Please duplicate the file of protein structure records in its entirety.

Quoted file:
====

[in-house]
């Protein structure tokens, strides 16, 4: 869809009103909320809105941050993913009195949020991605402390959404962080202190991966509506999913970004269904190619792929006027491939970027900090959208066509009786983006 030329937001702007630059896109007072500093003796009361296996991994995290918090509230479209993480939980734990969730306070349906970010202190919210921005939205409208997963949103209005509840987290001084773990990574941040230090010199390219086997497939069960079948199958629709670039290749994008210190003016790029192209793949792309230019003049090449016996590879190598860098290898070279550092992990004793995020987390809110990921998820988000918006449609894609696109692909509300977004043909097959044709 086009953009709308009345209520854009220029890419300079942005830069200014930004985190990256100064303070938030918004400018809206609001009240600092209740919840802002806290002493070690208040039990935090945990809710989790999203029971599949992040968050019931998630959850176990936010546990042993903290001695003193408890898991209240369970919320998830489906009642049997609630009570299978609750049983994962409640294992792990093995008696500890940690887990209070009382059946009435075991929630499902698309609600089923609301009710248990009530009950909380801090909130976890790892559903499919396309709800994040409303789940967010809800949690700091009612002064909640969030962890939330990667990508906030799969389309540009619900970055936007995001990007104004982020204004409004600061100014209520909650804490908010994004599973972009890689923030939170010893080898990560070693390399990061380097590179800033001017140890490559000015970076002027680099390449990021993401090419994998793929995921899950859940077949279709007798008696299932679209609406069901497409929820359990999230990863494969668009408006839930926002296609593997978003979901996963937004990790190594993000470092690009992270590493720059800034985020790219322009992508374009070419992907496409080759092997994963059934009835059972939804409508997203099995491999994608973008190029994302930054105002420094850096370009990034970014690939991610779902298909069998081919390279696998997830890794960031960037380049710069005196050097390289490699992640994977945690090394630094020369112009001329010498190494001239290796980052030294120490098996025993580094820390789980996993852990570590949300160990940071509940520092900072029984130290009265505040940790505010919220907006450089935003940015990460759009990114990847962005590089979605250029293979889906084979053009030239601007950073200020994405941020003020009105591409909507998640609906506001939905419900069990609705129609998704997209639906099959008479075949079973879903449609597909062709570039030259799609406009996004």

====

[in-house]
């Protein structure tokens, strides 16, 4: 869809009103909320809105941050993913009195949020991605402390959404962080202190991966509506999913970004269904190619792929006027491939970027900090959208066509009786983006 030329937001702007630059896109007072500093003796009361296996991994995290918090509230479209993480939980734990969730306070349906970010202190919210921005939205409208997963949103209005509840987290001084773990990574941040230090010199390219086997497939069960079948199958629709670039290749994008210190003016790029192209793949792309230019003049090449016996590879190598860098290898070279550092992990004793995020987390809110990921998820988000918006449609894609696109692909509300977004043909097959044709 086009953009709308009345209520854009220029890419300079942005830069200014930004985190990256100064303070938030918004400018809206609001009240600092209740919840802002806290002493070690208040039990935090945990809710989790999203029971599949992040968050019931998630959850176990936010546990042993903290001695003193408890898991209240369970919320998830489906009642049997609630009570299978609750049983994962409640294992792990093995008696500890940690887990209070009382059946009435075991929630499902698309609600089923609301009710248990009530009950909380801090909130976890790892559903499919396309709800994040409303789940967010809800949690700091009612002064909640969030962890939330990667990508906030799969389309540009619900970055936007995001990007104004982020204004409004600061100014209520909650804490908010994004599973972009890689923030939170010893080898990560070693390399990061380097590179800033001017140890490559000015970076002027680099390449990021993401090419994998793929995921899950859940077949279709007798008696299932679209609406069901497409929820359990999230990863494969668009408006839930926002296609593997978003979901996963937004990790190594993000470092690009992270590493720059800034985020790219322009992508374009070419992907496409080759092997994963059934009835059972939804409508997203099995491999994608973008190029994302930054105002420094850096370009990034970014690939991610779902298909069998081919390279696998997830890794960031960037380049710069005196050097390289490699992640994977945690090394630094020369112009001329010498190494001239290796980052030294120490098996025993580094820390789980996993852990570590949300160990940071509940520092900072029984130290009265505040940790505010919220907006450089935003940015990460759009990114990847962005590089979605250029293979889906084979053009030239601007950073200020994405941020003020009105591409909507998640609906506001939905419900069990609705129609998704997209639906099959008479075949079973879903449609597909062709570039030259799609406009996004």